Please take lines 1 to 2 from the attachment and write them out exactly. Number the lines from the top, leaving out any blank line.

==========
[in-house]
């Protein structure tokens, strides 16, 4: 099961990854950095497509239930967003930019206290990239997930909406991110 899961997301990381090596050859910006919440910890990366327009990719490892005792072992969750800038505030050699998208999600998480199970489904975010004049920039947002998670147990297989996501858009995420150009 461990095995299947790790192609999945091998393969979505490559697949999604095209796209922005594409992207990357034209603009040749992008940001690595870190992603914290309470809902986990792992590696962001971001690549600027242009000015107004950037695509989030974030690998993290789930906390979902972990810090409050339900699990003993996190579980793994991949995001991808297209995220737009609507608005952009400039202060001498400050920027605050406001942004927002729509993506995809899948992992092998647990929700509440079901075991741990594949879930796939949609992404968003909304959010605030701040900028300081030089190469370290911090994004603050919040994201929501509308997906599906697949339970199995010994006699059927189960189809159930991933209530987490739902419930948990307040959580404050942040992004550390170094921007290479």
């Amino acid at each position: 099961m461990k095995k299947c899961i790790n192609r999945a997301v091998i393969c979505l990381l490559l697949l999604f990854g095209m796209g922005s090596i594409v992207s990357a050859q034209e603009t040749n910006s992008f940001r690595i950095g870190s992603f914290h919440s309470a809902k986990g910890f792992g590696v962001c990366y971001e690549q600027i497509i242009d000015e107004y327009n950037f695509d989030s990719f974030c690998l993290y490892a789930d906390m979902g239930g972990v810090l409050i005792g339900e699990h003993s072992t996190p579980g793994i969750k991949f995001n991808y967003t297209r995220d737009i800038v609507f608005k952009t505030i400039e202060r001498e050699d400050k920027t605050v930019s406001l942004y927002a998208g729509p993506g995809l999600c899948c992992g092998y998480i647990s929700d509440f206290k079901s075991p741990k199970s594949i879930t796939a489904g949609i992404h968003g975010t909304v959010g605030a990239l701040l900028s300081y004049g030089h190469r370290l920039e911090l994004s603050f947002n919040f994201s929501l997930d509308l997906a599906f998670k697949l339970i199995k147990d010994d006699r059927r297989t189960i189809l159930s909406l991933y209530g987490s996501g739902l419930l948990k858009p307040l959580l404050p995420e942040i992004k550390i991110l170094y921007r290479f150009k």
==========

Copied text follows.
[in-house]
């Protein structure tokens, strides 16, 4: 099961990854950095497509239930967003930019206290990239997930909406991110 899961997301990381090596050859910006919440910890990366327009990719490892005792072992969750800038505030050699998208999600998480199970489904975010004049920039947002998670147990297989996501858009995420150009 461990095995299947790790192609999945091998393969979505490559697949999604095209796209922005594409992207990357034209603009040749992008940001690595870190992603914290309470809902986990792992590696962001971001690549600027242009000015107004950037695509989030974030690998993290789930906390979902972990810090409050339900699990003993996190579980793994991949995001991808297209995220737009609507608005952009400039202060001498400050920027605050406001942004927002729509993506995809899948992992092998647990929700509440079901075991741990594949879930796939949609992404968003909304959010605030701040900028300081030089190469370290911090994004603050919040994201929501509308997906599906697949339970199995010994006699059927189960189809159930991933209530987490739902419930948990307040959580404050942040992004550390170094921007290479």